Adoption of Automatic Information Exchange Standards

In light of our fully compliant rating on tax transparency, Ireland is likely to continue to be an early adopter of automatic information exchange standards where such exchange promotes transparency. Ireland will constructively engage with any invitations to join the pilot scheme. Ireland’s future engagement will be aligned with our commitments as a FATF member and our obligations under EU law.

Completion Status:

Commitment filtering:


This commitment addresses a specific mechanism, namely the Standard for Automatic Exchange of Financial Account Information in Tax Matters (the AEOI standard) developed by the OECD.[1]

[1] OECD Global Forum on Transparency and Exchange of Information for Tax Purposes, The Framework for the Full AEOI Reviews: The Terms of Reference,


This statement is evasive at the outset (i.e., “Ireland is likely to continue”) but ultimately commits Ireland to alignment (i.e., “future engagement will be aligned”) with AEOI standards in line with FATF membership and EU legislation on AEOI, meaning Council Directive 2011/16/EU and its amendments. The commitment can thus be measured by whether Ireland a) is compliant with AEOI standards as they relate to FATF recommendations and b) has implemented any amendments to the relevant EU directive since this commitment was made in 2018. Ireland should be firmer in its commitments and set concrete, measurable actions without equivocation.

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Before this commitment in 2018, Ireland was already participating in range of automatic exchange of information (AEOI) initiatives and had in place a number of relevant agreements with other jurisdictions. These include the Foreign Account Tax Compliance Act (FATCA) Intergovernmental Agreement[1] signed with the Unites States as well as a number of arrangements stemming from EU Directive 2011/16/EU on administrative cooperation in the field of taxation[2] (also known as the “DAC”, or Directive on Administrative Cooperation)[3]) and its amendments: DAC2-CRS (common reporting standard), DAC3-OECD BEPS (base erosion profit-shifting), DAC4-CbC (country-by-country reporting). Exchanges of information under these agreements continue.


Ireland has implemented DAC5[4] which came into force in January 2018 and connects anti-money laundering efforts that are monitored by FATF to tax authorities’ access to information.[5] Ireland has since also adopted DAC6,[6] relating to mandatory disclosure of certain cross-border arrangements that could be used for “aggressive tax planning”. The Department of Finance has reported that the first exchanges under DAC6 took place in 2021. The latest date for implementation of DAC7, which requires digital platform operators to report income generated by their users, is 31 December 2022. In line with the commitment’s reference to being an “early adopter”, Ireland has already transposed DAC7 through the Finance Act 2021, which was signed into law in December 2021.[7] Further regulations will be made in 2022, in advance of first information exchanges being made in respect of income reported for the 2023 period.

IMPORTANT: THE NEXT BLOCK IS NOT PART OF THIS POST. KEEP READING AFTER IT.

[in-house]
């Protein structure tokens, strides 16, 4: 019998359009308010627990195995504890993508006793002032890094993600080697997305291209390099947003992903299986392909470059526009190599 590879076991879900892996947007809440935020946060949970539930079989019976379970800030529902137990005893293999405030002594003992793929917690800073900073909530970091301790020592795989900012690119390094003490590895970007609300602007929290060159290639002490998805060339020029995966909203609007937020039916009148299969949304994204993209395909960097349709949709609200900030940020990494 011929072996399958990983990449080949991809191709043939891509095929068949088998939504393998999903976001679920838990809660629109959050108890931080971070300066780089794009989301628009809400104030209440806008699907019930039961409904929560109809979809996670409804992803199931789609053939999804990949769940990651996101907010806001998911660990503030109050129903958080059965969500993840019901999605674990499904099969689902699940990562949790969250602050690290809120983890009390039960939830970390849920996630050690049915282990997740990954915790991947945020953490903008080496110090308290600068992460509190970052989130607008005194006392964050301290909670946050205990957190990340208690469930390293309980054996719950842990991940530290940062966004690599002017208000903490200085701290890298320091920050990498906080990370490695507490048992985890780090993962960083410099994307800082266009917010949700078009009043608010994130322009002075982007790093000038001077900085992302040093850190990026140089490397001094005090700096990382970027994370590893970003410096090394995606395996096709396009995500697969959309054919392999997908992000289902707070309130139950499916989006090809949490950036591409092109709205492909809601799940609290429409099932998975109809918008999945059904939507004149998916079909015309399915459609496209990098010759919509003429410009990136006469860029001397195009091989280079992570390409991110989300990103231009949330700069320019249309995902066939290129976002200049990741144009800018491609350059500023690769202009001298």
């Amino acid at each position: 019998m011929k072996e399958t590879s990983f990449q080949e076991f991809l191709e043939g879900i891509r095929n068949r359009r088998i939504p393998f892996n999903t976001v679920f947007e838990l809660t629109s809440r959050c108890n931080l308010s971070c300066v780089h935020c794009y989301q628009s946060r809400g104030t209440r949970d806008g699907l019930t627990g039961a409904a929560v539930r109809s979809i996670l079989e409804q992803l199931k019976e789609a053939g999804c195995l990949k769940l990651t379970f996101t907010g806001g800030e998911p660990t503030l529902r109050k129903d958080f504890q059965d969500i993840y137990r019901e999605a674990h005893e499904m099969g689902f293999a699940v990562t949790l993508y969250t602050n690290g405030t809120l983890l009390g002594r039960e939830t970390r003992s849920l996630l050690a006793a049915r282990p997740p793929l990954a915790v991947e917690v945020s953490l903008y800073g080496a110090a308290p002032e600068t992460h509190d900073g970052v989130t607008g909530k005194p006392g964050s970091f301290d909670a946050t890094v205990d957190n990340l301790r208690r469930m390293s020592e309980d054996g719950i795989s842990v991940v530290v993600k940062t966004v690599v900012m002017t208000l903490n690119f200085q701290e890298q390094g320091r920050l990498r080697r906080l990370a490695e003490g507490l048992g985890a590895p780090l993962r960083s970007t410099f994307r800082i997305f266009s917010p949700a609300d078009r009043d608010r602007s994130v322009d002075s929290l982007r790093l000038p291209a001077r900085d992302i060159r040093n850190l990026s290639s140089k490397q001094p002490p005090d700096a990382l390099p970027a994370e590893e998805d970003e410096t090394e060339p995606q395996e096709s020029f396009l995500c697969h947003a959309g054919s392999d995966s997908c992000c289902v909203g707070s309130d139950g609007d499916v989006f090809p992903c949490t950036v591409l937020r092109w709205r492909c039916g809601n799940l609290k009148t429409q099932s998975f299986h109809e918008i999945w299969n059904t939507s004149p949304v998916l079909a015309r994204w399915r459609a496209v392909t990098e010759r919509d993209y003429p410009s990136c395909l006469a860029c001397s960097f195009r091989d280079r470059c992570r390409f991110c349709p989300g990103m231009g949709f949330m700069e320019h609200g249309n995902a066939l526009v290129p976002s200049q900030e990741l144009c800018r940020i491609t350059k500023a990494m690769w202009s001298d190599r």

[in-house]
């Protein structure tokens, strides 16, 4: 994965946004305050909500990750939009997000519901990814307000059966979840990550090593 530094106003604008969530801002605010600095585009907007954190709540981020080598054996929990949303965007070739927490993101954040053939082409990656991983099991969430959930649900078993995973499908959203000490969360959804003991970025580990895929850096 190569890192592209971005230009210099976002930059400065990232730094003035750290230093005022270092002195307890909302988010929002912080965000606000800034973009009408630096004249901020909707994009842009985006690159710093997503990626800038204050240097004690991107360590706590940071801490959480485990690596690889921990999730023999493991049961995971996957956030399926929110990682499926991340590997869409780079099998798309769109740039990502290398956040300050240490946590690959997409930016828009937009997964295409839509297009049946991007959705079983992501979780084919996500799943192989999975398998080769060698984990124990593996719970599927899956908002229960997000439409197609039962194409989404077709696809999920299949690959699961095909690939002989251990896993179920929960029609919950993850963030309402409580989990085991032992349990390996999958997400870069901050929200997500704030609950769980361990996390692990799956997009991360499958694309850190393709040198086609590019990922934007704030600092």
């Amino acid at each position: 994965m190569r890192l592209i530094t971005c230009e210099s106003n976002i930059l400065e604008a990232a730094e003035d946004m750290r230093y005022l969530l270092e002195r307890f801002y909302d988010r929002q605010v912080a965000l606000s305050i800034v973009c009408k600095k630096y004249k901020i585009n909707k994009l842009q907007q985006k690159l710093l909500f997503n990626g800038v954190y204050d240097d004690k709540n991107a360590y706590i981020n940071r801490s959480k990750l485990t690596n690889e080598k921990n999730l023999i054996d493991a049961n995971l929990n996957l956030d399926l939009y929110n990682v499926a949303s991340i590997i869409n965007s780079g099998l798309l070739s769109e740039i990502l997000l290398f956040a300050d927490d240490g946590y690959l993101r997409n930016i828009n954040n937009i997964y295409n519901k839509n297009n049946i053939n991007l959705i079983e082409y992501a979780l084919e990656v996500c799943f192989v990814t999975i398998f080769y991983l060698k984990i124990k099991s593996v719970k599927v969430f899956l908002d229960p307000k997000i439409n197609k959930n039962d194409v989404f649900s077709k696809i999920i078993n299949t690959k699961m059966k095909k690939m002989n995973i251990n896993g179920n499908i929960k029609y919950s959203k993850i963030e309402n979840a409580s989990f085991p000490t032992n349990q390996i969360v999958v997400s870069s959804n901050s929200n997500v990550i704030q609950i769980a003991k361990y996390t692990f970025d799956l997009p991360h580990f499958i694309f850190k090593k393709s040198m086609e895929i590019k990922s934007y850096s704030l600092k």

According to the OECD’s Peer Review of the Automatic Exchange of Financial Account Information 2021, “Ireland’s legal framework implementing the AEOI Standard is in place and is consistent with the requirements of the AEOI Terms of Reference. This includes Ireland’s domestic legislative framework requiring Reporting Financial Institutions to conduct the due diligence and reporting procedures (CR1) and its international legal framework to exchange the information with all of Ireland’s Interested Appropriate Partners (CR2)”.[8] The review makes no recommendations for Ireland.

[1] Revenue Commissioners Ireland, Agreement Between the Government of Ireland and the Government of the United

States of America to Improve International Tax Compliance and to Implement


[2] Official Journal of the European Union, Council Directive 2011/16/EU of 15 February 2011 on administrative cooperation in the field of taxation and repealing Directive 77/799/EEC,

[3] Revenue Irish Tax and Customs, What is the Directive on Administrative Cooperation (DAC)?,

[4] Official Journal of the European Union, Council Directive (EU) 2016/2258 of 6 December 2016 amending Directive 2011/16/EU as regards access to anti-money-laundering information by tax authorities,

[5] Department of Finance Ireland, Ireland’s Corporation Tax Roadmap: January 2021 Update, p. 22,

[6] Revenue Irish Tax and Customs, Irish legislation and guidance on DAC 6,

[7] Houses of the Oireachtas, Finance Act 2021,

[8] OECD, Ireland: Overall Findings’, in Peer Review of the Automatic Exchange of Financial Account Information 2021,